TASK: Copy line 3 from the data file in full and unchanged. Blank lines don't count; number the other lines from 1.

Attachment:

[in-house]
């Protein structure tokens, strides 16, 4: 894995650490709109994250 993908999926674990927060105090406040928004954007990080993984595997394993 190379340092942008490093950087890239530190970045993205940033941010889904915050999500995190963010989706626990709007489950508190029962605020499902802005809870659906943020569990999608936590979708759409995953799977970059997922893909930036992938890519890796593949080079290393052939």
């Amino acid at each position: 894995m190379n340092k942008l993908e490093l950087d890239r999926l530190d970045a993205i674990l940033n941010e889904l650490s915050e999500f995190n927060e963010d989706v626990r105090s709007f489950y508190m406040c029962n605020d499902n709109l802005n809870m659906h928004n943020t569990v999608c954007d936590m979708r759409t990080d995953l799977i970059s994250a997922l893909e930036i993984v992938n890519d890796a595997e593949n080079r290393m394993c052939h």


């Amino acid at each position: 894995m190379n340092k942008l993908e490093l950087d890239r999926l530190d970045a993205i674990l940033n941010e889904l650490s915050e999500f995190n927060e963010d989706v626990r105090s709007f489950y508190m406040c029962n605020d499902n709109l802005n809870m659906h928004n943020t569990v999608c954007d936590m979708r759409t990080d995953l799977i970059s994250a997922l893909e930036i993984v992938n890519d890796a595997e593949n080079r290393m394993c052939h």